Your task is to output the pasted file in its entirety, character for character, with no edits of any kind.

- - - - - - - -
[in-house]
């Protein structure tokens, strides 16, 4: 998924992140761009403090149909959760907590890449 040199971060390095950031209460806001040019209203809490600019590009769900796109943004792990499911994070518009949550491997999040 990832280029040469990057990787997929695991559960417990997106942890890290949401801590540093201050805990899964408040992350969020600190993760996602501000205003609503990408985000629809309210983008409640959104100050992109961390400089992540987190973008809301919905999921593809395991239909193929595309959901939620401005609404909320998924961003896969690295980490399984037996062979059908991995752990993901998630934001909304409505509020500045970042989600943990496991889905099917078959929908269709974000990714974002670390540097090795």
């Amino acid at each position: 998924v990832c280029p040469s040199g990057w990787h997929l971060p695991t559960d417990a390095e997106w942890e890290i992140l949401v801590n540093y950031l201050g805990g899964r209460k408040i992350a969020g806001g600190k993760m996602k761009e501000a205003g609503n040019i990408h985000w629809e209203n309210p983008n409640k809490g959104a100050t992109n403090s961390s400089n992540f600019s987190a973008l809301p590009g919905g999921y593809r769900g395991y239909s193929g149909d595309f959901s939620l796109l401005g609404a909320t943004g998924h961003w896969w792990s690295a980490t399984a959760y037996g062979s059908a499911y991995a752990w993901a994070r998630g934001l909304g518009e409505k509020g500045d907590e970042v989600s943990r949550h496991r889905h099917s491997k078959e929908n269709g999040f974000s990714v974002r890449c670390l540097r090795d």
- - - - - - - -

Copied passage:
[in-house]
């Protein structure tokens, strides 16, 4: 998924992140761009403090149909959760907590890449 040199971060390095950031209460806001040019209203809490600019590009769900796109943004792990499911994070518009949550491997999040 990832280029040469990057990787997929695991559960417990997106942890890290949401801590540093201050805990899964408040992350969020600190993760996602501000205003609503990408985000629809309210983008409640959104100050992109961390400089992540987190973008809301919905999921593809395991239909193929595309959901939620401005609404909320998924961003896969690295980490399984037996062979059908991995752990993901998630934001909304409505509020500045970042989600943990496991889905099917078959929908269709974000990714974002670390540097090795």
């Amino acid at each position: 998924v990832c280029p040469s040199g990057w990787h997929l971060p695991t559960d417990a390095e997106w942890e890290i992140l949401v801590n540093y950031l201050g805990g899964r209460k408040i992350a969020g806001g600190k993760m996602k761009e501000a205003g609503n040019i990408h985000w629809e209203n309210p983008n409640k809490g959104a100050t992109n403090s961390s400089n992540f600019s987190a973008l809301p590009g919905g999921y593809r769900g395991y239909s193929g149909d595309f959901s939620l796109l401005g609404a909320t943004g998924h961003w896969w792990s690295a980490t399984a959760y037996g062979s059908a499911y991995a752990w993901a994070r998630g934001l909304g518009e409505k509020g500045d907590e970042v989600s943990r949550h496991r889905h099917s491997k078959e929908n269709g999040f974000s990714v974002r890449c670390l540097r090795d």